Cookies?
Library Header Image
LSE Research Online LSE Library Services

How can countries respond to the health and care workforce crisis? Insights from international evidence

McPake, Barbara, Dayal, Prarthna, Zimmermann, Julia and Williams, Gemma A. (2024) How can countries respond to the health and care workforce crisis? Insights from international evidence. International Journal of Health Planning and Management, 39 (3). 879 - 887. ISSN 0749-6753

[img] Text (Zimmermann_how-can-countries-respond--published) - Published Version
Available under License Creative Commons Attribution Non-commercial No Derivatives.

Download (223kB)

Identification Number: 10.1002/hpm.3766

Abstract

Future global health security requires a health and care workforce (HCWF) that can respond effectively to health crises as well as to changing health needs with ageing populations, a rise in chronic conditions and growing inequality. COVID-19 has drawn attention to an impending HCWF crisis with a large projected shortfall in numbers against need. Addressing this requires countries to move beyond a focus on numbers of doctors, nurses and midwives to consider what kinds of healthcare workers can deliver the services needed; are more likely to stay in country, in rural and remote areas, and in health sector jobs; and what support they need to deliver high-quality services. In this paper, which draws on a Policy Brief prepared for the World Health Organization (WHO) Fifth Global Forum on Human Resources for Health, we review the global evidence on best practices in organising, training, deploying, and managing the HCWF to highlight areas for strategic investments. These include (1). Increasing HCWF diversity to improve the skill-mix and provide culturally competent care; (2). Introducing multidisciplinary teams in primary care; (3). Transforming health professional education with greater interprofessional education; (4). Re-thinking employment and deployment systems to address HCWF shortages; (5). Improving HCWF retention by supporting healthcare workers and addressing migration through destination country policies that limit draining resources from countries with greatest need. These approaches are departures from current norms and hold substantial potential for building a sustainable and responsive HCWF.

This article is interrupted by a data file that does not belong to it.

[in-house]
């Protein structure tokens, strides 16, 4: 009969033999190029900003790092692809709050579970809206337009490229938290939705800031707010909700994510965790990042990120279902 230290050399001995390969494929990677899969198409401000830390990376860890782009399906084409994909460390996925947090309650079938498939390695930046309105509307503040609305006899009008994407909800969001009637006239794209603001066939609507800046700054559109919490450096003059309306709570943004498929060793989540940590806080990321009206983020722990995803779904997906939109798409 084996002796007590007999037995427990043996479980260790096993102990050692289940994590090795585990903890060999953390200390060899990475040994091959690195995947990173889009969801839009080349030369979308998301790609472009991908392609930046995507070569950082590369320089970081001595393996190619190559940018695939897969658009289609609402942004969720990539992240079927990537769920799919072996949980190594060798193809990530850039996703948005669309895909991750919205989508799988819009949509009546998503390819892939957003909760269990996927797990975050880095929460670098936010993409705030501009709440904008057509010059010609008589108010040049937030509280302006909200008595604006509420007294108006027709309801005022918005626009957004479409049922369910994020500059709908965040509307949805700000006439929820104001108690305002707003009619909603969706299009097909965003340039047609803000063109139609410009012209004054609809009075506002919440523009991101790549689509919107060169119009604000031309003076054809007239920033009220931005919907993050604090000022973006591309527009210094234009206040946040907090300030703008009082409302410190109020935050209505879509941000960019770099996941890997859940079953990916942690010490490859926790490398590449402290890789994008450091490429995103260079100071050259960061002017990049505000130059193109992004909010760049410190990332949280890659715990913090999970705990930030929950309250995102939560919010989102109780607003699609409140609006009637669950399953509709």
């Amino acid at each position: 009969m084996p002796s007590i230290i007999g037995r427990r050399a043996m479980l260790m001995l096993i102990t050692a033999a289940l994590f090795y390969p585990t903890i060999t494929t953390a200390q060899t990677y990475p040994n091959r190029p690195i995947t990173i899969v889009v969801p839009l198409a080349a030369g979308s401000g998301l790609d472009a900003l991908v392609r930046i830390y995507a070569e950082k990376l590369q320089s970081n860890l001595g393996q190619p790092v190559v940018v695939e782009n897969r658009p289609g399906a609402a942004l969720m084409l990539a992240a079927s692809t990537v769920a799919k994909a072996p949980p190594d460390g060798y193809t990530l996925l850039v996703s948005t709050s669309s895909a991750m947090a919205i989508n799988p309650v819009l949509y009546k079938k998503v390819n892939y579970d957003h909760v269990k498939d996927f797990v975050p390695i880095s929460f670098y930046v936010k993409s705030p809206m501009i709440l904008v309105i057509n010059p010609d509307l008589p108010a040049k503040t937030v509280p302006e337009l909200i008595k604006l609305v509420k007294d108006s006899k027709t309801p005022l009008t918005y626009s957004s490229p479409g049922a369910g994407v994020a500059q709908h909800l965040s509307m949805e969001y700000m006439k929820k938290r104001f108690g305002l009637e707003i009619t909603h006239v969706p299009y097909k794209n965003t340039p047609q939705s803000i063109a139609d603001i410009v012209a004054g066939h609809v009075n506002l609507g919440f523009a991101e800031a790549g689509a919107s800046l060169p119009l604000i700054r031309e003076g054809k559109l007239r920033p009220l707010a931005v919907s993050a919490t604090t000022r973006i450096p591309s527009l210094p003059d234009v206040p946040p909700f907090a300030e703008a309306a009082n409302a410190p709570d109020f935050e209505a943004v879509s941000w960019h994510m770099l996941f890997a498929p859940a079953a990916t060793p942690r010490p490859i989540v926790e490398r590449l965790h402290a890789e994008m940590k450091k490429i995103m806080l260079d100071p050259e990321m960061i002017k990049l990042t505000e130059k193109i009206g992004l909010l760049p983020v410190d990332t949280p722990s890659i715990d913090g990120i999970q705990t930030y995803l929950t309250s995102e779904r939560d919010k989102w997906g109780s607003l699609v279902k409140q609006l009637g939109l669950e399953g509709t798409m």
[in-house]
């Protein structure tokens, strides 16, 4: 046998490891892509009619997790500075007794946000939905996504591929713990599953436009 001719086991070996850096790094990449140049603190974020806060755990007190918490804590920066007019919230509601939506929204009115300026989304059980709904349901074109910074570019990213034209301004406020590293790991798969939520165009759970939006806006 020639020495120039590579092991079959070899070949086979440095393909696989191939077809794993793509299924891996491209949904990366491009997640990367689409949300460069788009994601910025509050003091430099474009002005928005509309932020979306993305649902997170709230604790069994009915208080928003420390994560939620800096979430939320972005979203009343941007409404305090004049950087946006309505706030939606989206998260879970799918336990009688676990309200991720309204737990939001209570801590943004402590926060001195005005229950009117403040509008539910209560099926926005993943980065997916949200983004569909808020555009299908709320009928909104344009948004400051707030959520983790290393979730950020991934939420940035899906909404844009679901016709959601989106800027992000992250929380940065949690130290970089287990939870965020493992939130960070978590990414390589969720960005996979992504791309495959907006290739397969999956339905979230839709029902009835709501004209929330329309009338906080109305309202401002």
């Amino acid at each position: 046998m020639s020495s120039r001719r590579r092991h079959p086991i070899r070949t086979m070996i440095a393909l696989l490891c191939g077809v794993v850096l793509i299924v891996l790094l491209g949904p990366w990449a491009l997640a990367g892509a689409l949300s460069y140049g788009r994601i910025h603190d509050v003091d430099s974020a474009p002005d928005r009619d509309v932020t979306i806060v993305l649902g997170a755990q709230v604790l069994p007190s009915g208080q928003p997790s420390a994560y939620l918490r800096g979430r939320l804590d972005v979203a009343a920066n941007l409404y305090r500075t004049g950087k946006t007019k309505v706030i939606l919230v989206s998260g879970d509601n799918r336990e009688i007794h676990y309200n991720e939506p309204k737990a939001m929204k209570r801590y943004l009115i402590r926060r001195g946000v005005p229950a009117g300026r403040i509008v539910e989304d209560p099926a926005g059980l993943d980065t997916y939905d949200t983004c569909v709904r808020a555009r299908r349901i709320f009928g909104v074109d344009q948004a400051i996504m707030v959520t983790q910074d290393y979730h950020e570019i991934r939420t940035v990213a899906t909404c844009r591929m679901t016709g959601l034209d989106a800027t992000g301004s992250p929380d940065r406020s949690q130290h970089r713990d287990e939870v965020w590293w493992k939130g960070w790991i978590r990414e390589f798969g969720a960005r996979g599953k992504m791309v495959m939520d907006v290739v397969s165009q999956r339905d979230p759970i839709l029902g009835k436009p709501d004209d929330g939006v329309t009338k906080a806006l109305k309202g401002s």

Item Type: Article
Official URL: https://onlinelibrary.wiley.com/journal/10991751
Additional Information: © 2024 The Authors
Divisions: European Observatory on Health Systems
Subjects: H Social Sciences > HD Industries. Land use. Labor
R Medicine > R Medicine (General)
Date Deposited: 08 Feb 2024 11:06
Last Modified: 20 Jun 2024 01:48
URI: http://eprints.lse.ac.uk/id/eprint/121977

Actions (login required)

View Item View Item

Downloads

Downloads per month over past year

View more statistics